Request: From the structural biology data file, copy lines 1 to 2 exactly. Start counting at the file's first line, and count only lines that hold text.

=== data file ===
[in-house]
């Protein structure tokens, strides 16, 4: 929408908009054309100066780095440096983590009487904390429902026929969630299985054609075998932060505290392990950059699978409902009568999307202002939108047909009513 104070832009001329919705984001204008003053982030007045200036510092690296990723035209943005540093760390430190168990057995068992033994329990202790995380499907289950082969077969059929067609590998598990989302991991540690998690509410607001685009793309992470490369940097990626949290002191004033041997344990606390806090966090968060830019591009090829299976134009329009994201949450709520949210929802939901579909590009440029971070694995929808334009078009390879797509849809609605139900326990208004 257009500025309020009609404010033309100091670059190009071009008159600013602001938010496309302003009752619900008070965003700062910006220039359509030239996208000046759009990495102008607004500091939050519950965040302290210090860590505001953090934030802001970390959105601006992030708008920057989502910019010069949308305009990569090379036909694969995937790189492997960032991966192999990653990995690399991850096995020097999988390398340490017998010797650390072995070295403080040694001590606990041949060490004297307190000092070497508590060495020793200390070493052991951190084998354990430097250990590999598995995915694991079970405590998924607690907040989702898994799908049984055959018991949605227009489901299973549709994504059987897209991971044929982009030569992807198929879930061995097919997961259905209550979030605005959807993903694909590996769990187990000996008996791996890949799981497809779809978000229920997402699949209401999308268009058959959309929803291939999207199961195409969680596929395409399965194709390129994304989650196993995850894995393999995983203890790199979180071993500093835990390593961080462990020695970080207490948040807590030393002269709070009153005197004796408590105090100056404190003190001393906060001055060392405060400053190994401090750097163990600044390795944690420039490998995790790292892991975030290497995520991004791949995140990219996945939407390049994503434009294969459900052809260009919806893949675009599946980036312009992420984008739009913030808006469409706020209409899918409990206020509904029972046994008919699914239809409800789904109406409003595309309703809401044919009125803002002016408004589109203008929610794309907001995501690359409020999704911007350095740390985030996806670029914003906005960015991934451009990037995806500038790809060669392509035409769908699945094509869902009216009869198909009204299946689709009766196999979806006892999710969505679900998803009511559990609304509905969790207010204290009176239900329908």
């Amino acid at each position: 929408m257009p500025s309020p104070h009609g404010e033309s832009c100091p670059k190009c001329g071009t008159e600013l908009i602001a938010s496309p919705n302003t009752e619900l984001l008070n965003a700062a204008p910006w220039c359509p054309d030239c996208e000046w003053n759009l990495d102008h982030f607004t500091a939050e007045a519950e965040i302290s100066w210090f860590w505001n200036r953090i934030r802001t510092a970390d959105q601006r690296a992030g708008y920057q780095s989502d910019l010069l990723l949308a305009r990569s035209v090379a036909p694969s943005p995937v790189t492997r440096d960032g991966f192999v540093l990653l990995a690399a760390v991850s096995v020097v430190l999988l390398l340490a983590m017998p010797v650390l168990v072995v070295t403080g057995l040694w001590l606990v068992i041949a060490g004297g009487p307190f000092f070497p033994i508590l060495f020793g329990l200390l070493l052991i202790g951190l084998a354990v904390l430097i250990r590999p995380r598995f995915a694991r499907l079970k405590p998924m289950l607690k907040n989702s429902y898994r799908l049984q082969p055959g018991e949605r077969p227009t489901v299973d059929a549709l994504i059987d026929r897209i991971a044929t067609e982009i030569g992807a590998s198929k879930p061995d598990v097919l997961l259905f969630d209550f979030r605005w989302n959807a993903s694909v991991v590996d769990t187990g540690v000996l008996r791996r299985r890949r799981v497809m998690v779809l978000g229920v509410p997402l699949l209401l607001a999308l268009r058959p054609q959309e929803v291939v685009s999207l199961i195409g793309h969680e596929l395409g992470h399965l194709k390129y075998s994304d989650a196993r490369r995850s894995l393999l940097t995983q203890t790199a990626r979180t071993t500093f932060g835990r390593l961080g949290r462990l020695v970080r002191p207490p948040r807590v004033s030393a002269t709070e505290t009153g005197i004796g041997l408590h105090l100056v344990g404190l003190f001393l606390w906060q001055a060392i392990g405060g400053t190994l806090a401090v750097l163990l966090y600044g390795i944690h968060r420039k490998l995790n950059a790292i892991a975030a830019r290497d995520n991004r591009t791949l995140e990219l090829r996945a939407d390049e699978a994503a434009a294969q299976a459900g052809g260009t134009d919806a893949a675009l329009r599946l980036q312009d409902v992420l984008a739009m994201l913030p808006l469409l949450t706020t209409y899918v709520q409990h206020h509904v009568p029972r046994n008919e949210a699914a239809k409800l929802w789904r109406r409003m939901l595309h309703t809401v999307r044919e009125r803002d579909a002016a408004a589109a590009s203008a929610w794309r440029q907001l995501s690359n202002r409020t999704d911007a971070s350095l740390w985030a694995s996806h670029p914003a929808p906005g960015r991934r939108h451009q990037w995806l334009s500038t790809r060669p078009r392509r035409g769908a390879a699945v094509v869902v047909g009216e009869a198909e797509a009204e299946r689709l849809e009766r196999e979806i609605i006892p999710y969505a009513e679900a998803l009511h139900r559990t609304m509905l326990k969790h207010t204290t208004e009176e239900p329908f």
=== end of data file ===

[in-house]
């Protein structure tokens, strides 16, 4: 929408908009054309100066780095440096983590009487904390429902026929969630299985054609075998932060505290392990950059699978409902009568999307202002939108047909009513 104070832009001329919705984001204008003053982030007045200036510092690296990723035209943005540093760390430190168990057995068992033994329990202790995380499907289950082969077969059929067609590998598990989302991991540690998690509410607001685009793309992470490369940097990626949290002191004033041997344990606390806090966090968060830019591009090829299976134009329009994201949450709520949210929802939901579909590009440029971070694995929808334009078009390879797509849809609605139900326990208004 257009500025309020009609404010033309100091670059190009071009008159600013602001938010496309302003009752619900008070965003700062910006220039359509030239996208000046759009990495102008607004500091939050519950965040302290210090860590505001953090934030802001970390959105601006992030708008920057989502910019010069949308305009990569090379036909694969995937790189492997960032991966192999990653990995690399991850096995020097999988390398340490017998010797650390072995070295403080040694001590606990041949060490004297307190000092070497508590060495020793200390070493052991951190084998354990430097250990590999598995995915694991079970405590998924607690907040989702898994799908049984055959018991949605227009489901299973549709994504059987897209991971044929982009030569992807198929879930061995097919997961259905209550979030605005959807993903694909590996769990187990000996008996791996890949799981497809779809978000229920997402699949209401999308268009058959959309929803291939999207199961195409969680596929395409399965194709390129994304989650196993995850894995393999995983203890790199979180071993500093835990390593961080462990020695970080207490948040807590030393002269709070009153005197004796408590105090100056404190003190001393906060001055060392405060400053190994401090750097163990600044390795944690420039490998995790790292892991975030290497995520991004791949995140990219996945939407390049994503434009294969459900052809260009919806893949675009599946980036312009992420984008739009913030808006469409706020209409899918409990206020509904029972046994008919699914239809409800789904109406409003595309309703809401044919009125803002002016408004589109203008929610794309907001995501690359409020999704911007350095740390985030996806670029914003906005960015991934451009990037995806500038790809060669392509035409769908699945094509869902009216009869198909009204299946689709009766196999979806006892999710969505679900998803009511559990609304509905969790207010204290009176239900329908």